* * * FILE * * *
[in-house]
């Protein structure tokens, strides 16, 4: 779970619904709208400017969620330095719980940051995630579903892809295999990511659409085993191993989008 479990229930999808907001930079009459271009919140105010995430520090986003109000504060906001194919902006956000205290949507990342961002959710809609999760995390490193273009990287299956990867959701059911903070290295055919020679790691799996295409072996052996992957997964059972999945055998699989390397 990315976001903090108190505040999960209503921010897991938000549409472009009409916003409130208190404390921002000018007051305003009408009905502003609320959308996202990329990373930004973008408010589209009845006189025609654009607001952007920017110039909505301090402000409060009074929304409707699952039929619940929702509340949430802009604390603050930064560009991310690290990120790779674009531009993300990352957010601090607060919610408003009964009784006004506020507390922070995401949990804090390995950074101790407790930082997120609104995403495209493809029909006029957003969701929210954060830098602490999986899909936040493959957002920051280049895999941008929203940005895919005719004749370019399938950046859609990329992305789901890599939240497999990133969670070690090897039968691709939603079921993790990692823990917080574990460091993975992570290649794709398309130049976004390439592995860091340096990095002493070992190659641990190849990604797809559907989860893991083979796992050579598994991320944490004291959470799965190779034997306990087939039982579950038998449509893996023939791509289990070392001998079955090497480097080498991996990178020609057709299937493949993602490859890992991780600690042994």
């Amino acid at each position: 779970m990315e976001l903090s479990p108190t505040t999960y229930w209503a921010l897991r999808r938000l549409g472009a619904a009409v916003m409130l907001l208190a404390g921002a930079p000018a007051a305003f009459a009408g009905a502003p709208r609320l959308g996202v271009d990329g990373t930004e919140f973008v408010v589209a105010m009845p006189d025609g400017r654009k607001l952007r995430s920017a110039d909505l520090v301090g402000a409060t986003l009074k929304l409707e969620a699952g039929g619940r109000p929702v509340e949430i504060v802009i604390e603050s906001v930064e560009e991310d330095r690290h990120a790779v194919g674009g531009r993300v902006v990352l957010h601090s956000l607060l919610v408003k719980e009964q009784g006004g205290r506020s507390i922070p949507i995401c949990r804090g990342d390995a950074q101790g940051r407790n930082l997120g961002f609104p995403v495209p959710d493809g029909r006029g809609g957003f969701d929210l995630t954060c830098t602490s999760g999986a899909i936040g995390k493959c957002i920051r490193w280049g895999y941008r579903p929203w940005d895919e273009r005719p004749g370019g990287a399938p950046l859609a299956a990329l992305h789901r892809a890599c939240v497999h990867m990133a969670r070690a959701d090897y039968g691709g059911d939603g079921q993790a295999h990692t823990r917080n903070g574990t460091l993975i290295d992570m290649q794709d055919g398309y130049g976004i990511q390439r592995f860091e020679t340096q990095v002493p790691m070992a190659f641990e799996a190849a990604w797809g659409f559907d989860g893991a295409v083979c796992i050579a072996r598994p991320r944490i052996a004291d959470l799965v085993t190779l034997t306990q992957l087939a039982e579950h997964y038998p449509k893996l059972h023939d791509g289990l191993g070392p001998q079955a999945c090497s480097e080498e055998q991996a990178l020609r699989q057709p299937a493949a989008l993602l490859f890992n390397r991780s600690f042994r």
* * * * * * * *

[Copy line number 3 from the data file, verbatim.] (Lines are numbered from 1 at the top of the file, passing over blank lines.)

């Amino acid at each position: 779970m990315e976001l903090s479990p108190t505040t999960y229930w209503a921010l897991r999808r938000l549409g472009a619904a009409v916003m409130l907001l208190a404390g921002a930079p000018a007051a305003f009459a009408g009905a502003p709208r609320l959308g996202v271009d990329g990373t930004e919140f973008v408010v589209a105010m009845p006189d025609g400017r654009k607001l952007r995430s920017a110039d909505l520090v301090g402000a409060t986003l009074k929304l409707e969620a699952g039929g619940r109000p929702v509340e949430i504060v802009i604390e603050s906001v930064e560009e991310d330095r690290h990120a790779v194919g674009g531009r993300v902006v990352l957010h601090s956000l607060l919610v408003k719980e009964q009784g006004g205290r506020s507390i922070p949507i995401c949990r804090g990342d390995a950074q101790g940051r407790n930082l997120g961002f609104p995403v495209p959710d493809g029909r006029g809609g957003f969701d929210l995630t954060c830098t602490s999760g999986a899909i936040g995390k493959c957002i920051r490193w280049g895999y941008r579903p929203w940005d895919e273009r005719p004749g370019g990287a399938p950046l859609a299956a990329l992305h789901r892809a890599c939240v497999h990867m990133a969670r070690a959701d090897y039968g691709g059911d939603g079921q993790a295999h990692t823990r917080n903070g574990t460091l993975i290295d992570m290649q794709d055919g398309y130049g976004i990511q390439r592995f860091e020679t340096q990095v002493p790691m070992a190659f641990e799996a190849a990604w797809g659409f559907d989860g893991a295409v083979c796992i050579a072996r598994p991320r944490i052996a004291d959470l799965v085993t190779l034997t306990q992957l087939a039982e579950h997964y038998p449509k893996l059972h023939d791509g289990l191993g070392p001998q079955a999945c090497s480097e080498e055998q991996a990178l020609r699989q057709p299937a493949a989008l993602l490859f890992n390397r991780s600690f042994r």